Community, Holidays

The History of Passover

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Passover, Pesach in Hebrew, is one of the most important holidays in Judaism. Observed annually by Jewish people around the world, Passover is the first of the spring holidays and occurs during Nisan, the first month of the Hebrew lunar calendar.

Passover: A Celebration of Freedom and Renewal

The week-long holiday begins with a Seder, which means order. There are important rules and customs to observe before, during, and after the holiday meal.

At Seder, everyone gathers around the table and the Passover story is recited.
Participants read the Haggadah, the oldest liturgical text documenting the Israelites exodus from Egypt. Some families choose to make their own haggadot; others read from the original text. The story begins with the Israelites, who were made slaves by a cruel Pharaoh for more than 200 years in Egypt.

After much suffering, the Israelites enter into a sacred covenant with God: God promises to protect the Israelites in exchange for their devotion. God responds to Pharaoh’s mistreatment of the Israelites by casting “Ten Plagues” upon the land.

The Ten Plagues is a series of catastrophic events that include turning water into blood, sending swarms of locusts, and condemning to death all first-born sons. God instructs the Israelites to mark their homes with the blood of a lamb so the “angel of death” will “pass over” them and spare their first-born sons.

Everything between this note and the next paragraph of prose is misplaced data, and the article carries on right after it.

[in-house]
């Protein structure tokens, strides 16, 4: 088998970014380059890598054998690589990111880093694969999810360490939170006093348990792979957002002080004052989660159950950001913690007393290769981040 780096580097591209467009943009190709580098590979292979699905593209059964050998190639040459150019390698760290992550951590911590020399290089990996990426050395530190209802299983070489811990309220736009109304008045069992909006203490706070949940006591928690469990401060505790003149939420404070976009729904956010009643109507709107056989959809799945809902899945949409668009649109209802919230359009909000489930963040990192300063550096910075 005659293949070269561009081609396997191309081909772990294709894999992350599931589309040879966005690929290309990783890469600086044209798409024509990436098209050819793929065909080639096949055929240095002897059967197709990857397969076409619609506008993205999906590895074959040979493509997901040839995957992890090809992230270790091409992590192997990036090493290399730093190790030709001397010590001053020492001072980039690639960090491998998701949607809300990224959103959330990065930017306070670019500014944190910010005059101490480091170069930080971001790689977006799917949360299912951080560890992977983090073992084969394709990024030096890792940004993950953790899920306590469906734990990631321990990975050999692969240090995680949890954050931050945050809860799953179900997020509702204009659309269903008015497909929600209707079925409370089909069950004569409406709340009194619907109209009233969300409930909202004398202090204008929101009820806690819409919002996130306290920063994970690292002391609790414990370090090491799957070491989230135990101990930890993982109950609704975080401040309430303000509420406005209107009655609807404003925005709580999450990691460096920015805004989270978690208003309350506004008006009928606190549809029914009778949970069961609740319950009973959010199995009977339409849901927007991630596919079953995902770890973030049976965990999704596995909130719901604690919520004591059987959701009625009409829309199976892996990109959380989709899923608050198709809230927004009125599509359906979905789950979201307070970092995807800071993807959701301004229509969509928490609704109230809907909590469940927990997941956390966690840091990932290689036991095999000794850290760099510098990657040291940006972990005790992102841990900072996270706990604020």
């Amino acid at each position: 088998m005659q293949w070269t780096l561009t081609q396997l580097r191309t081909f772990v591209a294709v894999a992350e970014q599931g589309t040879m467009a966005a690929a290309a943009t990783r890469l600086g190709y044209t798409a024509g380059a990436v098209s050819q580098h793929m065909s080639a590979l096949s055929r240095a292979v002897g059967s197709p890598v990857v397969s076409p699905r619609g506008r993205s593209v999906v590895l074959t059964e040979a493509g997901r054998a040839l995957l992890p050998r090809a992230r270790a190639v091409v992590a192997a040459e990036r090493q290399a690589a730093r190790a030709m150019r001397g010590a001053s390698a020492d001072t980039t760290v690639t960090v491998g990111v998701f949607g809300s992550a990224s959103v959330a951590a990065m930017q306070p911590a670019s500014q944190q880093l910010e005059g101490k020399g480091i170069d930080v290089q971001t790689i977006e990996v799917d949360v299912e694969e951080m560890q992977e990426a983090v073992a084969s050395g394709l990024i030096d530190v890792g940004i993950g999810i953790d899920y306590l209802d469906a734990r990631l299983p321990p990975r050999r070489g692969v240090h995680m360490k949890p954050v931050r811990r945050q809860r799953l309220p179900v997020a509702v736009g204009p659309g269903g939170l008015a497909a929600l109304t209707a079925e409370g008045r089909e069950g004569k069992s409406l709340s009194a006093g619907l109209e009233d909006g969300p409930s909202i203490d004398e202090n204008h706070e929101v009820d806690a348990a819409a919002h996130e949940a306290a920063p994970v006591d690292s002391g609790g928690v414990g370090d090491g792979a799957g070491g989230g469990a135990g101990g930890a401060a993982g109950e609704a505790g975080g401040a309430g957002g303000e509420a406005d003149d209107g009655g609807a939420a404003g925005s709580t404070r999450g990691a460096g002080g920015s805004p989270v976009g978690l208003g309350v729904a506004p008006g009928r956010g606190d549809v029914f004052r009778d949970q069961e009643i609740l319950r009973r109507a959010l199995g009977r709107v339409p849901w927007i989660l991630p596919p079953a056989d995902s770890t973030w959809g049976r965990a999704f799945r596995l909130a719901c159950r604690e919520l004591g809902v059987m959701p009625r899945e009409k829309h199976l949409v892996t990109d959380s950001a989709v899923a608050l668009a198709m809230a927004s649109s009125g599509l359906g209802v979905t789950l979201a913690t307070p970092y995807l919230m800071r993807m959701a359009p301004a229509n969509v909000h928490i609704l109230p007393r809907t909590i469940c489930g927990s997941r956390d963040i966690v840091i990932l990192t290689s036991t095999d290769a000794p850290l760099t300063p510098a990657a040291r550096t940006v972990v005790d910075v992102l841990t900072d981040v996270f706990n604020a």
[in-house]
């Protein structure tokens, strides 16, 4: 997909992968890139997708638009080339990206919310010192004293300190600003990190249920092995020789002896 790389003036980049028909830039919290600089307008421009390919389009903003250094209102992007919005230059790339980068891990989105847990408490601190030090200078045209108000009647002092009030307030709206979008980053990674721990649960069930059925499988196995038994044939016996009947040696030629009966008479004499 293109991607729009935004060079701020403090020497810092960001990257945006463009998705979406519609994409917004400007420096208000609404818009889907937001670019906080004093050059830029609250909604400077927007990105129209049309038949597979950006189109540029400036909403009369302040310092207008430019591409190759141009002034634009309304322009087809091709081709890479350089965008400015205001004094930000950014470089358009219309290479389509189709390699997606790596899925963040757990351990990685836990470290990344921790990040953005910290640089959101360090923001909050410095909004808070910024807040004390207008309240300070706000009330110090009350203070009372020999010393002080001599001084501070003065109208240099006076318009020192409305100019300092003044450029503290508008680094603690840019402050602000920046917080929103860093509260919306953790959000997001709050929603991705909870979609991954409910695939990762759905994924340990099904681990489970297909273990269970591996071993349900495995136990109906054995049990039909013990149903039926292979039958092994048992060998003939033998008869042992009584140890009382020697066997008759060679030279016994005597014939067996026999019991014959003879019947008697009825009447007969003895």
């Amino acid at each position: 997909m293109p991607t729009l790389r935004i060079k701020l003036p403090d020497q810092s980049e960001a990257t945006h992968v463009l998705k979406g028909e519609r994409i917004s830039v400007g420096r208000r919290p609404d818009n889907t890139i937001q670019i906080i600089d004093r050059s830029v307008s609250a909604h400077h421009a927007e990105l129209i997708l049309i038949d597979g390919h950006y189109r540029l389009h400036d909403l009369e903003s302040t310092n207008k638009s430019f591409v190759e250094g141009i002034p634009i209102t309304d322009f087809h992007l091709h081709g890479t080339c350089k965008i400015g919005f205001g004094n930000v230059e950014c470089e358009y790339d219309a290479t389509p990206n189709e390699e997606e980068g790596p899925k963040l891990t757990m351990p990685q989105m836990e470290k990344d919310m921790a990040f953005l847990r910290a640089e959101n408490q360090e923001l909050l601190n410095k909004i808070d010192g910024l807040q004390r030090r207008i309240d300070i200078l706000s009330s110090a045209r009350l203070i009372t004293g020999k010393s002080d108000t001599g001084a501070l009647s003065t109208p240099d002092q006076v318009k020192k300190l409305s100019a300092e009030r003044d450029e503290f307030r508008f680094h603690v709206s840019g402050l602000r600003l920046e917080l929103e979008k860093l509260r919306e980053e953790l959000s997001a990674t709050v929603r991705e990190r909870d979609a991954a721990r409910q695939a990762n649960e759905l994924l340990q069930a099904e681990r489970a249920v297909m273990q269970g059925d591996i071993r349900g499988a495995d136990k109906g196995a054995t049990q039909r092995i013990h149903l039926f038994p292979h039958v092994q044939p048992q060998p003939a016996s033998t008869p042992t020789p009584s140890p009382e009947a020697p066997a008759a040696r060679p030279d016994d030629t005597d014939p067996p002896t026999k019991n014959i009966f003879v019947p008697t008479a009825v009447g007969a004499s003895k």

Pharaoh is finally convinced of God’s divine power and agrees to set the Israelites free. God appoints Moses to lead his people out of Egypt. At the Seder, celebratory songs accompany the story of the Exodus while adding to the holiday spirit.

Passover: The “Festival of Matzot”

Passover is also a time when Jewish people appreciate their history and celebrate their freedom. Every Seder starts with the words: “All who are hungry, let them come and eat.”

Foods eaten at the Passover meal are reminiscent of the suffering the Israelites endured. Matzot, known as the bread of affliction, is the most symbolic of these foods. Because the Israelites had to flee quickly from Egypt, they did not have time to bake their bread. This unleavened bread became what we now know as matzo.

Along with matzo, symbolic foods at the Seder table include: a roasted shank bone for the sacrificial lamb, a roasted egg, haroset: a mixture of fruit and nuts reminiscent of the bricks made by enslaved Israelites, green vegetables for springtime, bitter herbs to signify the harsh treatment of the Israelites, and salt water symbolic of their tears.

At the Seder, a favorite tradition involves hiding a special piece of matzo known as the Afikomen. After the meal, all young children search for the Afikomen. Those who find it receive a prize.

At the end of the Seder, a final cup of wine is offered and a door is opened for Elijah the Prophet. The hope is that Elijah, a miracle worker, will bring peace for the year ahead.

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